JPL Technical Report Server

On ambiguities in SAR design

Show simple item record Freeman, Anthony 2006-09-11T22:08:17Z 2006-09-11T22:08:17Z 2006-05-16
dc.identifier.citation EUSAR 2006: 6th European Conference on Synthetic Aperture Rada, Dresden, Germany, May 16-18, 2006. en
dc.identifier.clearanceno 06-1066
dc.description.abstract Ambiguities are an aliasing effect caused by the periodic sampling of the scene backscatter inherent to pulsed radar systems such as Synthetic Aperture radar (SAR). In this paper we take a fresh look at the relationship between SAR range and azimuth ambiguity constraints on the allowable pulse repetition frequency (PRF) and the antenna length. We show that for high squint angles smaller antennas may be feasible in some cases. For some applications, the ability to form a synthetic aperture at high squint angles is desirable, but the size of the antenna causes problems in the design of systems capable of such operation. This is because the SAR system design is optimized for a side-looking geometry. In two examples design examples we take a suboptimum antenna size and examine the performance in terms of azimuth resolution and swath width as a function of squint angle. We show that for stripmap SARs, the swath width is usually worse for off-boresight squint angles, because it is severely limited by range walk, except in cases where we relax the spatial resolution. We consider the implications for the design of modest-resolution, narrow swath, scanning “SAR scatterometers”. en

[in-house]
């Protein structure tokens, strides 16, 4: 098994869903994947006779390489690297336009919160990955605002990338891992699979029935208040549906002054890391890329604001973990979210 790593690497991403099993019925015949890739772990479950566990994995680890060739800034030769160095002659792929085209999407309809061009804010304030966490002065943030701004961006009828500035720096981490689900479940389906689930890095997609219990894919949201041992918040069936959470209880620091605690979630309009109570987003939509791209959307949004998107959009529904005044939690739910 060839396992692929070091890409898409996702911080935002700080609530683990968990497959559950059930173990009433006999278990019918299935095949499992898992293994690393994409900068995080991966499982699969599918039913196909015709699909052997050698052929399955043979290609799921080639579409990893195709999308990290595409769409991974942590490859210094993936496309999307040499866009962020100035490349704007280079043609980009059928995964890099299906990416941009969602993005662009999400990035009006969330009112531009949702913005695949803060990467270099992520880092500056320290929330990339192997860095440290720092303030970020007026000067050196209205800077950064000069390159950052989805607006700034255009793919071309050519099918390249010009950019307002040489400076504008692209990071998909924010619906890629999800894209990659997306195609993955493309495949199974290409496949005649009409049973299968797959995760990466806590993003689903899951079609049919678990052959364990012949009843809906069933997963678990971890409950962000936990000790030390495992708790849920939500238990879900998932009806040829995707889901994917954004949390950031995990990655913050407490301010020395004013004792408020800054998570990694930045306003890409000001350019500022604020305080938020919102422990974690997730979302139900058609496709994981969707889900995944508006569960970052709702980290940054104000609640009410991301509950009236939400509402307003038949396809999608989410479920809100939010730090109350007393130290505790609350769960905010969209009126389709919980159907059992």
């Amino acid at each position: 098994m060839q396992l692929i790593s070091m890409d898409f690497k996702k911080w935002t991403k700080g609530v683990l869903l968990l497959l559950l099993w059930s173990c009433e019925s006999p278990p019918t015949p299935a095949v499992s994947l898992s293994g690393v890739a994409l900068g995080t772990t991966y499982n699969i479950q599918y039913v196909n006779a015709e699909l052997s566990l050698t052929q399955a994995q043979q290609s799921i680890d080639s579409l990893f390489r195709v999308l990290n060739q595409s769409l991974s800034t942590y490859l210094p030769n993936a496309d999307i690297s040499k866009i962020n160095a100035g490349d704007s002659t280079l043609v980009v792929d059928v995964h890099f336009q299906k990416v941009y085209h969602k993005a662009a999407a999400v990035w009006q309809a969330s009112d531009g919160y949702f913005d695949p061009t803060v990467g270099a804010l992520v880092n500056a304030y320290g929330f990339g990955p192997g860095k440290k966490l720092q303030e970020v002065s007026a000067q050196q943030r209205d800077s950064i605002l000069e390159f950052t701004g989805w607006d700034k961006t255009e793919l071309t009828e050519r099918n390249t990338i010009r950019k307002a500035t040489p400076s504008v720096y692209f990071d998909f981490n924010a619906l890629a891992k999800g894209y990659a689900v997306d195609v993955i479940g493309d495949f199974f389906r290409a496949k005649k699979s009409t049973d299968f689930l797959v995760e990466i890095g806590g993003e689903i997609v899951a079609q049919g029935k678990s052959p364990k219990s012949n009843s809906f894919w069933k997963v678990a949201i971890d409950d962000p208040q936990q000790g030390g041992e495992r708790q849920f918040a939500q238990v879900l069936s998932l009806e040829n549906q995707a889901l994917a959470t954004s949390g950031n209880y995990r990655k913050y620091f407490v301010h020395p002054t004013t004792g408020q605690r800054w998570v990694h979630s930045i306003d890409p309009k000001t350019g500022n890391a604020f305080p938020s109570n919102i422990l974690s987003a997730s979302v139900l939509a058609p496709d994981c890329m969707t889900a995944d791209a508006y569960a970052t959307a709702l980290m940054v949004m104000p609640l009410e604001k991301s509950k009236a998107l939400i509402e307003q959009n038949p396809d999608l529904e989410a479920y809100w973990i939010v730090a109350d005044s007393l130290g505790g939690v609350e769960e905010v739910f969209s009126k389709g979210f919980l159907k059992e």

dc.description.sponsorship NASA/JPL en
dc.format.extent 478615 bytes
dc.format.mimetype application/pdf
dc.language.iso en_US en
dc.publisher Pasadena, CA : Jet Propulsion Laboratory, National Aeronautics and Space Administration, 2006. en
dc.subject ambiguities en
dc.subject Synthetic Aperture radar (SAR) en
dc.title On ambiguities in SAR design en
dc.type Preprint en

Files in this item

This item appears in the following Collection(s)

Show simple item record



My Account